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2.18 Hollywood Babylon: I Just Play The Part, I Don’t Write The Script

This episode of Supernatural won’t have been to everyone’s taste. I’ll admit, I personally prefer the character development and visceral torment of the angst-filled stories, but humor most definitely has its place, too, and I will keep this episode for the lightness of its delightful in-jokes.


Bitter scriptwriter

Conjures ghosts to take revenge:

Beware, network suits!


Hollywood Babylon opened with a cheesy horror film being shot on a soundstage, and a crew member apparently being killed on-set. Sam and Dean turned up on the lot taking the studio tour, abandoning the tour and Dean’s long-desired vacation to infiltrate the set and satisfy Sam’s desire to work as a distraction from his Heart pain. Dean posed as a production assistant and found no evidence of ghosts, while Sam researched the history of the soundstage, discovering that four people had died there messily over the years. They realized that the crew member’s death was a hoax, but hard on the heels of that discovery came the very real death on set of an irritating network representative who had been given to making stupid suggestions for changing the film. All the previously absent evidence, including EMF and EVP, abruptly pointed to the clear presence of ghosts, and Sam recognized the captured spirit image of a starlet who had suicided there. The boys dug up her grave and salted and burned her bones, but a different ghost killed one of the film’s producers. The boys learned that the original film script had been totally rewritten, transformed from an accurate how-to manual on conjuring spirits to an empty piece of C-grade Hollywood drivel, and realized that the original script writer had summoned the soundstage ghosts to take his revenge on the people who had bastardized his work. The boys arrived in time to save the script doctor, but the vengeful writer sealed his own fate when he smashed the talisman giving him control over the studio’s ghosts, freeing them from his control. The ghosts turned on him and killed him for having brought them back and forced them to commit murder. With no further reason to stay, the summoned ghosts presumably departed after the writer died, and our boys walked into the fake studio sunset.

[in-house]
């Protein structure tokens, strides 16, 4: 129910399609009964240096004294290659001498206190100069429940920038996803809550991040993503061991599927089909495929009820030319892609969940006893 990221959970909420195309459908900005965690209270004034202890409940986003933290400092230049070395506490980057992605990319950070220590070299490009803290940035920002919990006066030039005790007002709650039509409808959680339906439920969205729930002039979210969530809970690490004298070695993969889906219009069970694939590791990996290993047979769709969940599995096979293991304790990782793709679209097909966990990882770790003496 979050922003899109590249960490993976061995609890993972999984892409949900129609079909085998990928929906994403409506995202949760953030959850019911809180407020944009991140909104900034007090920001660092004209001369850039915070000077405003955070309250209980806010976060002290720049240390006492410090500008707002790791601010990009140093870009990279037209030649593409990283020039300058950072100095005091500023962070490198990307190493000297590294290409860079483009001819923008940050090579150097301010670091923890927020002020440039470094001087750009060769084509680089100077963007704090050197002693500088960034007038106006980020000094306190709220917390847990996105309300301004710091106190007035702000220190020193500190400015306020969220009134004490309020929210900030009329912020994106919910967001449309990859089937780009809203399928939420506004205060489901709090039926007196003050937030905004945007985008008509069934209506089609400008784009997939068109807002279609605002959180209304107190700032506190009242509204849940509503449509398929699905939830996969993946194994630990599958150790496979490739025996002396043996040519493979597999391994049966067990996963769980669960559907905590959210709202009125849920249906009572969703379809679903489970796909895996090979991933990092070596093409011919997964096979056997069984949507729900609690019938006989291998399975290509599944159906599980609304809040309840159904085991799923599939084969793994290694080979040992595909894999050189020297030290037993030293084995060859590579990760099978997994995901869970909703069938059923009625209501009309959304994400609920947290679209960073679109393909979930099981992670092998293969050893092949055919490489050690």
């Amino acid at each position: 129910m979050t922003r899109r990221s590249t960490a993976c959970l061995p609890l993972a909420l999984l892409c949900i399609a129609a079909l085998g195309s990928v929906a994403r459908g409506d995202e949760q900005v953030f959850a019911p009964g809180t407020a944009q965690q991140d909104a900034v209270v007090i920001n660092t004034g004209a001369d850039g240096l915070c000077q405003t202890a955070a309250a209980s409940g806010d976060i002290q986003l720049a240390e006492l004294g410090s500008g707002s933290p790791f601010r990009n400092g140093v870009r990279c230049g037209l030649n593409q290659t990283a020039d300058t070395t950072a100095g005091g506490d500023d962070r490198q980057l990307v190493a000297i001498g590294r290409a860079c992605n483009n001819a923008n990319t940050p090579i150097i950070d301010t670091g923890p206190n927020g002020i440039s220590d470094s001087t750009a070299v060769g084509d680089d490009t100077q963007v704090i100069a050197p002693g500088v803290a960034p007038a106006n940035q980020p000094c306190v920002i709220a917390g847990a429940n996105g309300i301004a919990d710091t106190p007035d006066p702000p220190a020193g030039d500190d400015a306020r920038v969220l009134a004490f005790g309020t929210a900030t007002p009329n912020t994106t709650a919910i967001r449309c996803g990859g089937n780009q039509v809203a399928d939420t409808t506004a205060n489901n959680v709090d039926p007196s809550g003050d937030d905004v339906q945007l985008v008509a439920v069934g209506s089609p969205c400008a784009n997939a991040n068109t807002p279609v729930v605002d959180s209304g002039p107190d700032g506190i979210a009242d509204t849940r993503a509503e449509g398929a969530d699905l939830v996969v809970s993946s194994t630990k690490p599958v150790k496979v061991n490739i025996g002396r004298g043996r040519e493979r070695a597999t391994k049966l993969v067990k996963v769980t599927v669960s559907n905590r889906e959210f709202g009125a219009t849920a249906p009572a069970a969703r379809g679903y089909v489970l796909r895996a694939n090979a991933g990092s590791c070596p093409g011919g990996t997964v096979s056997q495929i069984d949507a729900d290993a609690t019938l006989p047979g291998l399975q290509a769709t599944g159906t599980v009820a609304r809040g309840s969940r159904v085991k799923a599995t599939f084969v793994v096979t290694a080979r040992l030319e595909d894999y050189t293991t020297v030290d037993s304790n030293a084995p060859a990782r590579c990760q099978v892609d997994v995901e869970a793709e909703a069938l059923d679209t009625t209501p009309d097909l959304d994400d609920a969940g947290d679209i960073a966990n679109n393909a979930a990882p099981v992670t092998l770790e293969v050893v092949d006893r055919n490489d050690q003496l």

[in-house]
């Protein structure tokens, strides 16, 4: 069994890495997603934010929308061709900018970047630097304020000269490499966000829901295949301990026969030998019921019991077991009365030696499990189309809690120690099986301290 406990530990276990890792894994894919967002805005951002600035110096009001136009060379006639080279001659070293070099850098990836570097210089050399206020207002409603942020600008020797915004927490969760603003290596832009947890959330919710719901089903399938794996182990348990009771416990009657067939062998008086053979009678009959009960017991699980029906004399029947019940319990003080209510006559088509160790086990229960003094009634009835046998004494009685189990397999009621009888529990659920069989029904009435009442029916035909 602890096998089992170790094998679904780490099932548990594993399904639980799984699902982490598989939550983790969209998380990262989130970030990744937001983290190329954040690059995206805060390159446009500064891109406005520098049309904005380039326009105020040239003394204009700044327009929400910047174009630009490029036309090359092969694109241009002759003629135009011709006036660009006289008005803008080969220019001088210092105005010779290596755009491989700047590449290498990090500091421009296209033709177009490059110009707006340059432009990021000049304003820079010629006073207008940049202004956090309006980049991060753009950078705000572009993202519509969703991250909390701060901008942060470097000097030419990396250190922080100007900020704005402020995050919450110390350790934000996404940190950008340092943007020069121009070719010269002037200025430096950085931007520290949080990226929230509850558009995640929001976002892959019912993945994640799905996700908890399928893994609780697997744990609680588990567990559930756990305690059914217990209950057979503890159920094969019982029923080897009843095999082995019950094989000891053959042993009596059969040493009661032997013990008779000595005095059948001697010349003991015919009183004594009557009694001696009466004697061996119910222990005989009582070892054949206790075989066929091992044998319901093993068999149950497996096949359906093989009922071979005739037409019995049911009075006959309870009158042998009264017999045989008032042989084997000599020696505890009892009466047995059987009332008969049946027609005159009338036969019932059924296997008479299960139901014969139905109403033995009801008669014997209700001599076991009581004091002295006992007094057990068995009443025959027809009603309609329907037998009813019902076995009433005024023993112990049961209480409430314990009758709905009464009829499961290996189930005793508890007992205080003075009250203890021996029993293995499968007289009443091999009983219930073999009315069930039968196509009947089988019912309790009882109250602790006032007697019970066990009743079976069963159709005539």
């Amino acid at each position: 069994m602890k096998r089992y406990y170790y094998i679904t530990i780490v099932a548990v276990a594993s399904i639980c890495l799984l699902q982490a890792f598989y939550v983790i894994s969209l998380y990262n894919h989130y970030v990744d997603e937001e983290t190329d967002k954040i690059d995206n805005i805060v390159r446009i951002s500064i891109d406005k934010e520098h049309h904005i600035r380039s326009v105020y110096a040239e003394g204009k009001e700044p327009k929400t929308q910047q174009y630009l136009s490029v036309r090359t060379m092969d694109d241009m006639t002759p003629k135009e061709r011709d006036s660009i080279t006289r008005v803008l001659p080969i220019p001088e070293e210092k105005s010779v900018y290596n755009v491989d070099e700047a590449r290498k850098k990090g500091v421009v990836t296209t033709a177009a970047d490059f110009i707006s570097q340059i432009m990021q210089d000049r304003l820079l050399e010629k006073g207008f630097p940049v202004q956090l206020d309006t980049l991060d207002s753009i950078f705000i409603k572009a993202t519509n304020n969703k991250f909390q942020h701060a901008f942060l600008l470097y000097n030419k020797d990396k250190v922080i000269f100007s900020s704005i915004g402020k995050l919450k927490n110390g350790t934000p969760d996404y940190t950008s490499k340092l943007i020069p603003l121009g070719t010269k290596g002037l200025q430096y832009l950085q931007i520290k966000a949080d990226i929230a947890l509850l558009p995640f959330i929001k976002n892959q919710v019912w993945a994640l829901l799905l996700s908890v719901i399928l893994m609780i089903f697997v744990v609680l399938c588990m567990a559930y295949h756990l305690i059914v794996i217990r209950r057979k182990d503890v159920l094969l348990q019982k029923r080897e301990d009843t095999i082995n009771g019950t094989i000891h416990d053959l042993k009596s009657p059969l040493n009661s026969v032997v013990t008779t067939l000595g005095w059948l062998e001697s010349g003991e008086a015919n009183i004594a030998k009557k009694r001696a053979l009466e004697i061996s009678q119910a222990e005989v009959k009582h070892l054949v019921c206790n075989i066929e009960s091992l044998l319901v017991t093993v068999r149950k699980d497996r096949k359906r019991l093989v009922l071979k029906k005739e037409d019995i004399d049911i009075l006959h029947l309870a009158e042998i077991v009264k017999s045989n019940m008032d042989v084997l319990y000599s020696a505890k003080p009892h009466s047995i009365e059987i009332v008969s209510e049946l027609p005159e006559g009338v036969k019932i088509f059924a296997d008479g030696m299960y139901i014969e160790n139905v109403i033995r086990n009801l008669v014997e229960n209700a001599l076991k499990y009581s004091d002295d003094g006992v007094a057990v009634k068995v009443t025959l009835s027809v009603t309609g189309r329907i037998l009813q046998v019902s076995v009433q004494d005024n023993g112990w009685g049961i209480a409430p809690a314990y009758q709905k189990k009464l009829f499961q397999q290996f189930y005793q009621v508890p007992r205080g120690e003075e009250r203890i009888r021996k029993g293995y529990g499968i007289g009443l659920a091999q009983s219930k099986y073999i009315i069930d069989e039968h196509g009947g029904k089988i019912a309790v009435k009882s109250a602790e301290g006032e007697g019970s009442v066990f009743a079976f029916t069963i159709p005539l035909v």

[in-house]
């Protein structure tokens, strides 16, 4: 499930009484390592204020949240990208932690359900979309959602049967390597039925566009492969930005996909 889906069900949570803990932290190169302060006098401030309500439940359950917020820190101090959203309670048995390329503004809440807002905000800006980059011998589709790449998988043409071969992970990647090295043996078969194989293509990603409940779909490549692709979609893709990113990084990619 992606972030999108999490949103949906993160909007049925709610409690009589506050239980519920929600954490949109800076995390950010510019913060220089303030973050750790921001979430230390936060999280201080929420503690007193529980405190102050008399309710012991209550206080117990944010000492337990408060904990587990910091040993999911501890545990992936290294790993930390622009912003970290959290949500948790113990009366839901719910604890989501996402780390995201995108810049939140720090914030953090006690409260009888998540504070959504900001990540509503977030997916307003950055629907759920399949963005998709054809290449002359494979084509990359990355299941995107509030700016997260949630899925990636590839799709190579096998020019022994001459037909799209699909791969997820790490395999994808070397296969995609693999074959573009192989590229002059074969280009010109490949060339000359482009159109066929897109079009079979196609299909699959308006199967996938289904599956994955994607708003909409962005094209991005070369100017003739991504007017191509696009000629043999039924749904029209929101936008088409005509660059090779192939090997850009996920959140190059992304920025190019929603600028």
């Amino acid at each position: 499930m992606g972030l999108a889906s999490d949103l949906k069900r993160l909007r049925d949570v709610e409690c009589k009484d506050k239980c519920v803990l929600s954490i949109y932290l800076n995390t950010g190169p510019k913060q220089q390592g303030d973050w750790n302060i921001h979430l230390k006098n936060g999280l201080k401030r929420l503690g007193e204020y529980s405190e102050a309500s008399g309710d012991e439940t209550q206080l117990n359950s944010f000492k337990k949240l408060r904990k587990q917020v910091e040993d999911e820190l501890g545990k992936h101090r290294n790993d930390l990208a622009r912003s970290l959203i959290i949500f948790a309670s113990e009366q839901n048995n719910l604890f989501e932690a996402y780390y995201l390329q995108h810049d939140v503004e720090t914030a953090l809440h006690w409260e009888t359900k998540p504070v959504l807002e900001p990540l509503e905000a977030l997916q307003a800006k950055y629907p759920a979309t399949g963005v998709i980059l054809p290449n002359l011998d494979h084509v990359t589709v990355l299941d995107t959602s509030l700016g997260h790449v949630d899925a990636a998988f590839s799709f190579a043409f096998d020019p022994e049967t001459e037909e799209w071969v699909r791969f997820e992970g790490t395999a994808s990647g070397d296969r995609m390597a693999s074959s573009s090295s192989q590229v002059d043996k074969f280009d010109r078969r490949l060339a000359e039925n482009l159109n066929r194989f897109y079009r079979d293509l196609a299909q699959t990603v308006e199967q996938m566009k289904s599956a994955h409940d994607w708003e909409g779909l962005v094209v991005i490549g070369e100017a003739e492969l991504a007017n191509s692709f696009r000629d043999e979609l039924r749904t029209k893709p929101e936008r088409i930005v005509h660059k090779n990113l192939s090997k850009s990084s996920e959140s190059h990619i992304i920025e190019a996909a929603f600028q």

So much for the plot. This time, the show wasn’t about the scary monsters the boys faced from the supernatural world or from within themselves: this time, the focus of the show was the monster of show biz, and the episode triumphed over the monster not by killing or exorcising it, but by making fun of it, thumbing its nose at everything that makes Hollywood, Hollywood. Hollywood Babylon was the Supernatural equivalent of confronting the industry boggle, visualizing it in the most risible possible guise, and shouting, “Riddikulus!” And on that level, the episode definitely succeeded.